Baylor Univ. hospital pays over $900,000 to settle False Claims Act allegations involving oncology claims

by Ben Vernia | November 27th, 2012

On November 27, the Department of Justice announced that Baylor University Medical Center had agreed to pay more than $900,000 to resolve allegations that it overbilled federal health care programs for radiation oncology services. According to DOJ’s press release:

Baylor University Medical Center, Baylor Health Care System and HealthTexas Provider Network (collectively, Baylor) have agreed to pay the United States $907,355 to settle allegations that Baylor submitted false claims to Medicare, the Civilian Health and Medical Program of the Uniformed Services (TRICARE) and the Federal Employees Health Benefit Program (FEHBP) for various radiation oncology services, including intensity modulated radiation therapy, the Justice Department announced today. Intensity modulated radiation therapy is a sophisticated radiation treatment indicated for specific types of cancer where extreme precision is required to spare patients’ surrounding organs or healthy tissue.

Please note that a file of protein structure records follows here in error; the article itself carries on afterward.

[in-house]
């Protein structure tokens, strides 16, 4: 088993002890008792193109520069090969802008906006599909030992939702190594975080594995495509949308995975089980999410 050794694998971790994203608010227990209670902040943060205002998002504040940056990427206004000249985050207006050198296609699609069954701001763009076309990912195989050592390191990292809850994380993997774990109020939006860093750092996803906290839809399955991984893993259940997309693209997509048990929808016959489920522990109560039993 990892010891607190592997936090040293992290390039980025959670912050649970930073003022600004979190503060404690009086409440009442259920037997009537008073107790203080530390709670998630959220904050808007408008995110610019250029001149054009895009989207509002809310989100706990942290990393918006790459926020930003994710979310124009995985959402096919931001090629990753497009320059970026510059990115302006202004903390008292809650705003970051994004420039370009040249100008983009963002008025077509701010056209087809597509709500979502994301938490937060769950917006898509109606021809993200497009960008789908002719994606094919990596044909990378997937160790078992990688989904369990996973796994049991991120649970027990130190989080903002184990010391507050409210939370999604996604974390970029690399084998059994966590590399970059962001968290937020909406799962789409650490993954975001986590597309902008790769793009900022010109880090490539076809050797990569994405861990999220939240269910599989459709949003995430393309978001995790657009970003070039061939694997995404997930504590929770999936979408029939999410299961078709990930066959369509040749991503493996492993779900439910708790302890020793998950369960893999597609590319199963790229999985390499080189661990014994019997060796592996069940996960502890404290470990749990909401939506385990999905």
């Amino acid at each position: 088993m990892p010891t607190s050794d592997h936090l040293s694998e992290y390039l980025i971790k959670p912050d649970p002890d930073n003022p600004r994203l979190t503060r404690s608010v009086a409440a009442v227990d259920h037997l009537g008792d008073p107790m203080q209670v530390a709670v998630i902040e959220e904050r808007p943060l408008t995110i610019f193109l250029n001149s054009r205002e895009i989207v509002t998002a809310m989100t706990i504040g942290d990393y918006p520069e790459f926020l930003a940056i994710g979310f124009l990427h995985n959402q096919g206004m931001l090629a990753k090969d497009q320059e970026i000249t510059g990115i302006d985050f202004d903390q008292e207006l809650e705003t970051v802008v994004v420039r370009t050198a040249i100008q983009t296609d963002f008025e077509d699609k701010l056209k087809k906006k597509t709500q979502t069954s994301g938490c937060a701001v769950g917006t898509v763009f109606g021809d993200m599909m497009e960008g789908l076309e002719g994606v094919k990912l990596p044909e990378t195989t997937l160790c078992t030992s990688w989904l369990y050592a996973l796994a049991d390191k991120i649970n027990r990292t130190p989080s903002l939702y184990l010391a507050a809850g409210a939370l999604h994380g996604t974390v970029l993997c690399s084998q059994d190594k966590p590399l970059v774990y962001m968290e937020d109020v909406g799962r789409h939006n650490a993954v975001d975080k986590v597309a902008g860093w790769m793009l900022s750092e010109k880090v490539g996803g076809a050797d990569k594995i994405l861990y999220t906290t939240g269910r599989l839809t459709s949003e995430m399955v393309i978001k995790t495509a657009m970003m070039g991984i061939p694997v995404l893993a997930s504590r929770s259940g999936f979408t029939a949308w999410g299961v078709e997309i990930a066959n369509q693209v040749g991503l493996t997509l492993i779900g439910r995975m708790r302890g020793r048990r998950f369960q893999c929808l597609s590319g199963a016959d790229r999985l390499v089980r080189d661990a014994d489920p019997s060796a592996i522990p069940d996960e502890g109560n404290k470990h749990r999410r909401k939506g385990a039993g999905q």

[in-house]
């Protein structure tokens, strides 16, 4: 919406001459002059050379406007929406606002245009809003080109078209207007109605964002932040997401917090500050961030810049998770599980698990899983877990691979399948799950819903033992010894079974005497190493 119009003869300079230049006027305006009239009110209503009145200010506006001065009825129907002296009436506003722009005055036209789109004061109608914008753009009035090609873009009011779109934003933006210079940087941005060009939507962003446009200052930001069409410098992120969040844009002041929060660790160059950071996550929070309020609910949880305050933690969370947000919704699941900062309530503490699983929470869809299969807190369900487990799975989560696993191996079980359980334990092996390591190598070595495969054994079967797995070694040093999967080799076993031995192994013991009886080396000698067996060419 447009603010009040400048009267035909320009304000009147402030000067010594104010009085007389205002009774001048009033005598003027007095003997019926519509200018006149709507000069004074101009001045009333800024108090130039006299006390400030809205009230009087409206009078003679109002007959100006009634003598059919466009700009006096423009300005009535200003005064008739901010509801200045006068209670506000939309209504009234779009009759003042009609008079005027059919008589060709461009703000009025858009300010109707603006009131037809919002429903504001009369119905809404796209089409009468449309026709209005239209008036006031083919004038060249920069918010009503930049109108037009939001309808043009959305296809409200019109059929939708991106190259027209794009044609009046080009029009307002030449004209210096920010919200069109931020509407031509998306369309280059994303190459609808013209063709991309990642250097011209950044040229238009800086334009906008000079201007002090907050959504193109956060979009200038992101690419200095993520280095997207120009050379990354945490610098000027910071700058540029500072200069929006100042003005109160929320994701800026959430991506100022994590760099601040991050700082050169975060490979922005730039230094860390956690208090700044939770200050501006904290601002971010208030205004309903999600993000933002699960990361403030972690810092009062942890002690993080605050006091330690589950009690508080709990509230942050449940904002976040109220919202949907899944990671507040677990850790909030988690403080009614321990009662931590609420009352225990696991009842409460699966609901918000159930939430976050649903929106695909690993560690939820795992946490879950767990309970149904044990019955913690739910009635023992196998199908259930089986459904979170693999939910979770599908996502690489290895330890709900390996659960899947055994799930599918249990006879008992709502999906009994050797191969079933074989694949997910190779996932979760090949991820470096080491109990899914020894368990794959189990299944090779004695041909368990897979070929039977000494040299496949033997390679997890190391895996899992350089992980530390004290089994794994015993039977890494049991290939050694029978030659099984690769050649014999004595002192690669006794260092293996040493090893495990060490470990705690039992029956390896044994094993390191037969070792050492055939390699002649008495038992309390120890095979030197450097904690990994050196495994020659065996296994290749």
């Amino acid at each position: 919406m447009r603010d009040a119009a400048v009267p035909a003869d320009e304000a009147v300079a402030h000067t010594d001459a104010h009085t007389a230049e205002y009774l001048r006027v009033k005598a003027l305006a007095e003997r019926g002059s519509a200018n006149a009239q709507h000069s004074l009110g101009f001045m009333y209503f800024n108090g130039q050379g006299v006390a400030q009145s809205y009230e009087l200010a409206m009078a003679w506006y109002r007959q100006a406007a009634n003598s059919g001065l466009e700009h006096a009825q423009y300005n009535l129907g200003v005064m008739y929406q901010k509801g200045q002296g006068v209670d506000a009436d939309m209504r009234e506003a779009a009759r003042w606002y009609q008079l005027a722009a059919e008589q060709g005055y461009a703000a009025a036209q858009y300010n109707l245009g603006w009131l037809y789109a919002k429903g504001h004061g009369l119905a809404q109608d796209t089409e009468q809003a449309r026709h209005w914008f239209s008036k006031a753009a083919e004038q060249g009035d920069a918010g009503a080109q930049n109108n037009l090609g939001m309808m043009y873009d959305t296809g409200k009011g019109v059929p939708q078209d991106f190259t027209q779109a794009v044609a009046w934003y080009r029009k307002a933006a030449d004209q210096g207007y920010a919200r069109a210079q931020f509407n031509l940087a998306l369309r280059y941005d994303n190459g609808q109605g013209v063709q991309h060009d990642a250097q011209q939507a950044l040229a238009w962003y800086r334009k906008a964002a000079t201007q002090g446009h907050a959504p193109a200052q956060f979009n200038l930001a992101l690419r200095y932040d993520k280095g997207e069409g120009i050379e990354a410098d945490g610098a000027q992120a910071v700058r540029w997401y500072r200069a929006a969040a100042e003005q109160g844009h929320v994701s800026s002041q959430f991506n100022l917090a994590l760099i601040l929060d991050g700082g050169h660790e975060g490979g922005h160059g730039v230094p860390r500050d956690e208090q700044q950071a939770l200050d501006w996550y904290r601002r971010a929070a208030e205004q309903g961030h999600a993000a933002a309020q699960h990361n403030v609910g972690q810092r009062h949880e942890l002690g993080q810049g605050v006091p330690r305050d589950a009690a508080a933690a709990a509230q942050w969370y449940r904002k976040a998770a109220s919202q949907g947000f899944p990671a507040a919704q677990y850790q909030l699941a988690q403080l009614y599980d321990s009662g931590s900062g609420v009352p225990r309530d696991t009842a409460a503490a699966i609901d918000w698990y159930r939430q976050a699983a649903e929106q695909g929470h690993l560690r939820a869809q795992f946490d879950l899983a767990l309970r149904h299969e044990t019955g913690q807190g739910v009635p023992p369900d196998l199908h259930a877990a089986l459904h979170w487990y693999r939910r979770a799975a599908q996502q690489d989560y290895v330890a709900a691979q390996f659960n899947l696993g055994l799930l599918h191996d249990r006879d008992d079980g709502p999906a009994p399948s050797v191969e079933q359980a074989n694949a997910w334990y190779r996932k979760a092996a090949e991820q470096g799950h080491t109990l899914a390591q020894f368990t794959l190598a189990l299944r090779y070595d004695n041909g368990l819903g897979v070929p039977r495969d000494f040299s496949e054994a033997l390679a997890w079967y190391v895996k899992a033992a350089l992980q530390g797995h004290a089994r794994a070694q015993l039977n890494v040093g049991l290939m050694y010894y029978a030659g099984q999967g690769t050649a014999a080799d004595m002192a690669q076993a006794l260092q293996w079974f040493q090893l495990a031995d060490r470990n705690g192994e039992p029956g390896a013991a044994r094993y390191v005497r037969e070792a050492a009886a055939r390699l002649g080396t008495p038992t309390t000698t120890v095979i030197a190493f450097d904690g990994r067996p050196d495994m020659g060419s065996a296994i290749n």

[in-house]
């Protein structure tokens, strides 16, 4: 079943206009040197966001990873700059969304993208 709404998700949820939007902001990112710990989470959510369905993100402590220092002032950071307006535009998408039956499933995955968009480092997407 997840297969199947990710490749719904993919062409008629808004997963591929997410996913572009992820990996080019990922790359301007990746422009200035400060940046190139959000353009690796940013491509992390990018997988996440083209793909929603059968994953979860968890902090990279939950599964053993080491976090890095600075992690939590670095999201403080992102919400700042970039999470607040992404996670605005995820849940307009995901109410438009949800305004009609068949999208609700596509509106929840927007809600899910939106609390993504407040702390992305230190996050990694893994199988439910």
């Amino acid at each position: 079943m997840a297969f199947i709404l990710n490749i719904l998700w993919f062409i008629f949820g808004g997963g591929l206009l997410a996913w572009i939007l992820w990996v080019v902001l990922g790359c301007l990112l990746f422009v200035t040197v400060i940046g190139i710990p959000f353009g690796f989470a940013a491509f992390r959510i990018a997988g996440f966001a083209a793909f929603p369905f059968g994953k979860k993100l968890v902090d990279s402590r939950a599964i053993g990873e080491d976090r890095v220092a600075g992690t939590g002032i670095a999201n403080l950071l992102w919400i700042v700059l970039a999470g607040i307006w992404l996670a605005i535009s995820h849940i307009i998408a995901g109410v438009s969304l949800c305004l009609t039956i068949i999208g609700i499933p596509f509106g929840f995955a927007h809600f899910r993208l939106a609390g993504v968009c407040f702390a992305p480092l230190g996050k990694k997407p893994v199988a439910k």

The government alleges that Baylor University submitted improper claims to Medicare from 2006 through May 2010 in which Baylor double billed Medicare for several procedures affiliated with radiation treatment plans, billed for certain high reimbursement radiation oncology services when a different, less expensive service should have been billed, billed for procedures without supporting documentation in the medical record, and improperly billed for radiation treatment delivery without corroboration of physician supervision.

The case apparently arose from a government investigation, and not from a whistleblower’s suit.

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